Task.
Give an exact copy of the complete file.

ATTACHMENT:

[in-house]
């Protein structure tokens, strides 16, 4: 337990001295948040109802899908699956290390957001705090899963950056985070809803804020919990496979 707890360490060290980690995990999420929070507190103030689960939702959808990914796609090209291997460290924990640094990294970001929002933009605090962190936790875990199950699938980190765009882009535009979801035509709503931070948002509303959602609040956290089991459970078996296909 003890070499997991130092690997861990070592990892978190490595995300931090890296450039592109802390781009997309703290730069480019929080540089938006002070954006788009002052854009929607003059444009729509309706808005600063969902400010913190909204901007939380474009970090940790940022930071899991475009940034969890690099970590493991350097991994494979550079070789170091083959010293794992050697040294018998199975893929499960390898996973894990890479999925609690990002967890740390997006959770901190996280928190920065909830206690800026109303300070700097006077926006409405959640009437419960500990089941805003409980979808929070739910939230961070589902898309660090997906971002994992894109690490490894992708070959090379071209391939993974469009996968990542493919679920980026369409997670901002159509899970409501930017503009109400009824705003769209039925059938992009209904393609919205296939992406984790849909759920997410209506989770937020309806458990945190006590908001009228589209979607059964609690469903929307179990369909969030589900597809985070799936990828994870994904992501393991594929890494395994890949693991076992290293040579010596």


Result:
[in-house]
């Protein structure tokens, strides 16, 4: 337990001295948040109802899908699956290390957001705090899963950056985070809803804020919990496979 707890360490060290980690995990999420929070507190103030689960939702959808990914796609090209291997460290924990640094990294970001929002933009605090962190936790875990199950699938980190765009882009535009979801035509709503931070948002509303959602609040956290089991459970078996296909 003890070499997991130092690997861990070592990892978190490595995300931090890296450039592109802390781009997309703290730069480019929080540089938006002070954006788009002052854009929607003059444009729509309706808005600063969902400010913190909204901007939380474009970090940790940022930071899991475009940034969890690099970590493991350097991994494979550079070789170091083959010293794992050697040294018998199975893929499960390898996973894990890479999925609690990002967890740390997006959770901190996280928190920065909830206690800026109303300070700097006077926006409405959640009437419960500990089941805003409980979808929070739910939230961070589902898309660090997906971002994992894109690490490894992708070959090379071209391939993974469009996968990542493919679920980026369409997670901002159509899970409501930017503009109400009824705003769209039925059938992009209904393609919205296939992406984790849909759920997410209506989770937020309806458990945190006590908001009228589209979607059964609690469903929307179990369909969030589900597809985070799936990828994870994904992501393991594929890494395994890949693991076992290293040579010596």